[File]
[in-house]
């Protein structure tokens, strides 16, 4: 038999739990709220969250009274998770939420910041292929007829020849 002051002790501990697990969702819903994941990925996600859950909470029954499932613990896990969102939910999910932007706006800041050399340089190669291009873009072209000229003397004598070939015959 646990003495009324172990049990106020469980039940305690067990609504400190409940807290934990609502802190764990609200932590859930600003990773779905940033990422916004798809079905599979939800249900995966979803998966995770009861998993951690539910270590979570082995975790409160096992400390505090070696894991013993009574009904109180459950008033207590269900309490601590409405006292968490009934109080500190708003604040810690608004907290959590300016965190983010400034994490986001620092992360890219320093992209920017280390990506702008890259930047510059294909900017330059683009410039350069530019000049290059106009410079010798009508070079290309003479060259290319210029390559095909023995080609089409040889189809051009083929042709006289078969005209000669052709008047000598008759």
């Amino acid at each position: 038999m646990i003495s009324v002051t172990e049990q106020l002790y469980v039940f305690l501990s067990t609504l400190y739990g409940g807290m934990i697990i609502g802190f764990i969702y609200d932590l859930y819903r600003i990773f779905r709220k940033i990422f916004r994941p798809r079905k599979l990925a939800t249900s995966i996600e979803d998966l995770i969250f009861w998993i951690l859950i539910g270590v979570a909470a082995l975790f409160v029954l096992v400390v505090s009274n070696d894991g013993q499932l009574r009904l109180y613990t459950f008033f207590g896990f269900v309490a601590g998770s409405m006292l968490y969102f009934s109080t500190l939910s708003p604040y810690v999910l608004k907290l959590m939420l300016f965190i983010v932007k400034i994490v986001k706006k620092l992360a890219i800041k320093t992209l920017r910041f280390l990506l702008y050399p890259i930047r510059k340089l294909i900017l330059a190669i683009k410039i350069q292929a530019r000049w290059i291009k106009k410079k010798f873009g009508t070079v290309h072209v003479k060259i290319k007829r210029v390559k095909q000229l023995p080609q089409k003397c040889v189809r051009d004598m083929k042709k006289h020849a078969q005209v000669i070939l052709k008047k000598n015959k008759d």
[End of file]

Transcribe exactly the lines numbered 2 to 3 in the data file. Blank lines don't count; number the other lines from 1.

């Protein structure tokens, strides 16, 4: 038999739990709220969250009274998770939420910041292929007829020849 002051002790501990697990969702819903994941990925996600859950909470029954499932613990896990969102939910999910932007706006800041050399340089190669291009873009072209000229003397004598070939015959 646990003495009324172990049990106020469980039940305690067990609504400190409940807290934990609502802190764990609200932590859930600003990773779905940033990422916004798809079905599979939800249900995966979803998966995770009861998993951690539910270590979570082995975790409160096992400390505090070696894991013993009574009904109180459950008033207590269900309490601590409405006292968490009934109080500190708003604040810690608004907290959590300016965190983010400034994490986001620092992360890219320093992209920017280390990506702008890259930047510059294909900017330059683009410039350069530019000049290059106009410079010798009508070079290309003479060259290319210029390559095909023995080609089409040889189809051009083929042709006289078969005209000669052709008047000598008759």
């Amino acid at each position: 038999m646990i003495s009324v002051t172990e049990q106020l002790y469980v039940f305690l501990s067990t609504l400190y739990g409940g807290m934990i697990i609502g802190f764990i969702y609200d932590l859930y819903r600003i990773f779905r709220k940033i990422f916004r994941p798809r079905k599979l990925a939800t249900s995966i996600e979803d998966l995770i969250f009861w998993i951690l859950i539910g270590v979570a909470a082995l975790f409160v029954l096992v400390v505090s009274n070696d894991g013993q499932l009574r009904l109180y613990t459950f008033f207590g896990f269900v309490a601590g998770s409405m006292l968490y969102f009934s109080t500190l939910s708003p604040y810690v999910l608004k907290l959590m939420l300016f965190i983010v932007k400034i994490v986001k706006k620092l992360a890219i800041k320093t992209l920017r910041f280390l990506l702008y050399p890259i930047r510059k340089l294909i900017l330059a190669i683009k410039i350069q292929a530019r000049w290059i291009k106009k410079k010798f873009g009508t070079v290309h072209v003479k060259i290319k007829r210029v390559k095909q000229l023995p080609q089409k003397c040889v189809r051009d004598m083929k042709k006289h020849a078969q005209v000669i070939l052709k008047k000598n015959k008759d």